Mr. Knutson has sent volunteers through high-power imaging machines to map their brains as they trade. He concludes that sometimes, people get high on making money.

“The more you think you can gain from the risk, the more you take the risk and the more activation in the circuitry,” Mr. Knutson said.

* * * Daniel Kahneman, a Nobel Prize-winning psychologist, showed that individuals do not always act rationally when faced with uncertainty in decision making. When faced with losses, individuals may seek to take more risk rather than less, contrary to what traditional economic thought might suggest.

“When you are threatened with extinction, you act like nothing matters,” said Andrew Lo, a professor at M.I.T. who has studied the roleStock Traders of emotions in trading. . . .

Mr. Lo and Dmitry V. Repin of Boston University have studied traders to determine how stress and emotions affect investment returns. They monitored traders’ vital signs like heart rate, body temperature and respiration as their subjects darted in and out of trades.

The findings, while preliminary, suggest — perhaps unsurprisingly — that traders who let their emotions get the best of them tend to fare poorly in the markets. But traders who rely on logic alone don’t do that well either. The most successful ones use their emotions to their advantage without letting the feelings overwhelm them.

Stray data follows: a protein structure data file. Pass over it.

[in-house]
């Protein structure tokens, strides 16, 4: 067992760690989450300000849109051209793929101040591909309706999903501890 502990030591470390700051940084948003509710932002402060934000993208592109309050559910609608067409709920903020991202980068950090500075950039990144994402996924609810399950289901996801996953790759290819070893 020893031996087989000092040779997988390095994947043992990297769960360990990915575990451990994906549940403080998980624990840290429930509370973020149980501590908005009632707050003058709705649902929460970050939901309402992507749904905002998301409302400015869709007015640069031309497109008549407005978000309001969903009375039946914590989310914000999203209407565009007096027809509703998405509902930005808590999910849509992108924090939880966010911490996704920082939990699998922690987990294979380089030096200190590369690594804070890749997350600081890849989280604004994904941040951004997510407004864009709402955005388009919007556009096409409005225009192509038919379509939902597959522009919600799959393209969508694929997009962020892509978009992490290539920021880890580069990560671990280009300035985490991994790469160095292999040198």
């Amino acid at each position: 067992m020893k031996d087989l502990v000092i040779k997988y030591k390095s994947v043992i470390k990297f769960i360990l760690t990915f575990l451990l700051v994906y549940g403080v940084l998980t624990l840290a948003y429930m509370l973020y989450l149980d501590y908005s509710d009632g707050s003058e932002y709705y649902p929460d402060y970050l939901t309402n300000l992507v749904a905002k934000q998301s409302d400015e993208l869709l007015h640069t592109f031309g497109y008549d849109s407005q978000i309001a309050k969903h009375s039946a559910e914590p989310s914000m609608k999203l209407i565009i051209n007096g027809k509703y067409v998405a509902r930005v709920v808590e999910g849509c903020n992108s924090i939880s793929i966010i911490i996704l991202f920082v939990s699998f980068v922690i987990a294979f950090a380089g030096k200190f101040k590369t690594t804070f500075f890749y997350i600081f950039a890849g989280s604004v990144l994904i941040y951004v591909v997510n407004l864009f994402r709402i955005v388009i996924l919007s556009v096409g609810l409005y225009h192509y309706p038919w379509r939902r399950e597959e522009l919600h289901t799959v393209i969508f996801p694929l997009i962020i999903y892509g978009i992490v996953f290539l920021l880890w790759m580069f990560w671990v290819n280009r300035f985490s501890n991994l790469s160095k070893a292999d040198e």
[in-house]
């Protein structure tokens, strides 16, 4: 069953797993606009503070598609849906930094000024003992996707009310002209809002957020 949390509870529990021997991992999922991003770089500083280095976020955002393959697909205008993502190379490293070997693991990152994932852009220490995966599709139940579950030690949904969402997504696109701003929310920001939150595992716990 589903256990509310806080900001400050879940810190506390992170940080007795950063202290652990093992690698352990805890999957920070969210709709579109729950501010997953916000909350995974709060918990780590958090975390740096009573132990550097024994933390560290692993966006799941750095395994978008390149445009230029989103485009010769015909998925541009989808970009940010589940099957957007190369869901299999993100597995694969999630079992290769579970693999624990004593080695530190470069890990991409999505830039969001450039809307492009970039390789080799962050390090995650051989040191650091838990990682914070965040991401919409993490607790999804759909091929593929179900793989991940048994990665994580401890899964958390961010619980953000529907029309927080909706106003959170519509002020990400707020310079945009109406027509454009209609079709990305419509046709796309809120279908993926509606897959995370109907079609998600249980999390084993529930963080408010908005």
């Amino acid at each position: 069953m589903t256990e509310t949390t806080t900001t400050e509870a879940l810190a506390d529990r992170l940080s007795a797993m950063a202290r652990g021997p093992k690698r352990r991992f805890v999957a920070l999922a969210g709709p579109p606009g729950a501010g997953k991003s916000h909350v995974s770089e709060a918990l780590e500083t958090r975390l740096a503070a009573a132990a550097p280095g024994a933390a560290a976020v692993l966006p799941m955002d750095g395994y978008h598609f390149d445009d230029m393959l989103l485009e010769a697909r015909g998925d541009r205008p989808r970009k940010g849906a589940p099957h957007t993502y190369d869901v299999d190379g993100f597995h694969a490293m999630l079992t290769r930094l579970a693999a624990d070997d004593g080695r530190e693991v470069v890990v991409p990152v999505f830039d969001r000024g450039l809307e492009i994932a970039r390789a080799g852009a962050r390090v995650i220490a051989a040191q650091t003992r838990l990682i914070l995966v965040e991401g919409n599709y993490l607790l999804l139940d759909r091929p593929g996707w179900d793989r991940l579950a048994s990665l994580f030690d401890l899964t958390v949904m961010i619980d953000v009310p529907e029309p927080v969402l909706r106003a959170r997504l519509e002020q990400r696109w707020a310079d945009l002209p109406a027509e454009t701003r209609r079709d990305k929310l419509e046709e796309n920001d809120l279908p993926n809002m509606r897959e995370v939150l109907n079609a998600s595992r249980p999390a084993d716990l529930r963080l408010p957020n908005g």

“The best traders are the ones who have controlled emotional responses,” Mr. Lo said. “Professional athletes have the same reaction — they use emotion to psych them up, but they don’t let those emotions take them over.”

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For related Situationist posts, check out “The Situational Rewards of Wages” and “The Situational Character Goes to the Mall.”

Posted in Behavioral Economics, Neuroeconomics, Neuroscience | Tagged: , , , , , , , | Leave a Comment »

The Overlooked Normalcy of Only Children

Posted by The Situationist Staff on September 23, 2008

Last year, we blogged on the situation of only children.  Below we excerpt a piece by Heidi Stevens of the Chicago Tribune on how stereotypes of only children being not as well adjusted as kids with siblings appears to be untrue.

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But for all their strength in numbers, only children (and their parents) still shoulder a hefty load of stigmas — many dating back to 1896, when psychologist G. Stanley Hall said “being an only child is a disease in itself.” Only 3 percent of Americans think a single-child family is the ideal family size, according to a 2004 Gallup poll.

“The stereotypes are still there,” says Carolyn White, editor of Only Child magazine. “That they’re unable to socialize well or have close friendships or be in relationships that are secure and bonded. That they don’t think of others as well as themselves.”

Never mind that 30 years of research, conducted mostly by social psychologist Toni Falbo, proves the opposite is true.